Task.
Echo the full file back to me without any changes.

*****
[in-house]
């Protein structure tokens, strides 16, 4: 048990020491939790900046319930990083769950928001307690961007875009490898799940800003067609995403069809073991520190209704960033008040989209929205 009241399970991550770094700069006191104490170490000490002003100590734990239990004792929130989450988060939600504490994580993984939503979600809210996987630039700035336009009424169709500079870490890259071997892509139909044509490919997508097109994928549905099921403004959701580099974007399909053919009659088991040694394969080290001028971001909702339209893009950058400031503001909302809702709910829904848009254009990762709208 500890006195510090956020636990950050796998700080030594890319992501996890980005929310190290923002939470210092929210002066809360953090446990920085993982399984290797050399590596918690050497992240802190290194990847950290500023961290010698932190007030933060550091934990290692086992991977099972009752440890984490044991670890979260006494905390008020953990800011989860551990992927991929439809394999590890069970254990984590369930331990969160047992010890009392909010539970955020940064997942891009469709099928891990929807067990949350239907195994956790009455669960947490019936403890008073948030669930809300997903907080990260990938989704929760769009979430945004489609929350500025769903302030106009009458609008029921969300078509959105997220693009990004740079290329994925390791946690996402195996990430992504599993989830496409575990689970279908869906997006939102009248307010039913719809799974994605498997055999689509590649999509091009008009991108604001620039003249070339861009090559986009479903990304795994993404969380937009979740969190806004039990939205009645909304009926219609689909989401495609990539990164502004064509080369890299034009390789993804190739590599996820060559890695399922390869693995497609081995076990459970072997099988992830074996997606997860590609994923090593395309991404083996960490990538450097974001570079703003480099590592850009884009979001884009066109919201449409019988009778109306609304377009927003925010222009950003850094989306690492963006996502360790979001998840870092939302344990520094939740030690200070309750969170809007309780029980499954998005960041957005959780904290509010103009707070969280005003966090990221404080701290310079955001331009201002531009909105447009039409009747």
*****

[in-house]
């Protein structure tokens, strides 16, 4: 048990020491939790900046319930990083769950928001307690961007875009490898799940800003067609995403069809073991520190209704960033008040989209929205 009241399970991550770094700069006191104490170490000490002003100590734990239990004792929130989450988060939600504490994580993984939503979600809210996987630039700035336009009424169709500079870490890259071997892509139909044509490919997508097109994928549905099921403004959701580099974007399909053919009659088991040694394969080290001028971001909702339209893009950058400031503001909302809702709910829904848009254009990762709208 500890006195510090956020636990950050796998700080030594890319992501996890980005929310190290923002939470210092929210002066809360953090446990920085993982399984290797050399590596918690050497992240802190290194990847950290500023961290010698932190007030933060550091934990290692086992991977099972009752440890984490044991670890979260006494905390008020953990800011989860551990992927991929439809394999590890069970254990984590369930331990969160047992010890009392909010539970955020940064997942891009469709099928891990929807067990949350239907195994956790009455669960947490019936403890008073948030669930809300997903907080990260990938989704929760769009979430945004489609929350500025769903302030106009009458609008029921969300078509959105997220693009990004740079290329994925390791946690996402195996990430992504599993989830496409575990689970279908869906997006939102009248307010039913719809799974994605498997055999689509590649999509091009008009991108604001620039003249070339861009090559986009479903990304795994993404969380937009979740969190806004039990939205009645909304009926219609689909989401495609990539990164502004064509080369890299034009390789993804190739590599996820060559890695399922390869693995497609081995076990459970072997099988992830074996997606997860590609994923090593395309991404083996960490990538450097974001570079703003480099590592850009884009979001884009066109919201449409019988009778109306609304377009927003925010222009950003850094989306690492963006996502360790979001998840870092939302344990520094939740030690200070309750969170809007309780029980499954998005960041957005959780904290509010103009707070969280005003966090990221404080701290310079955001331009201002531009909105447009039409009747």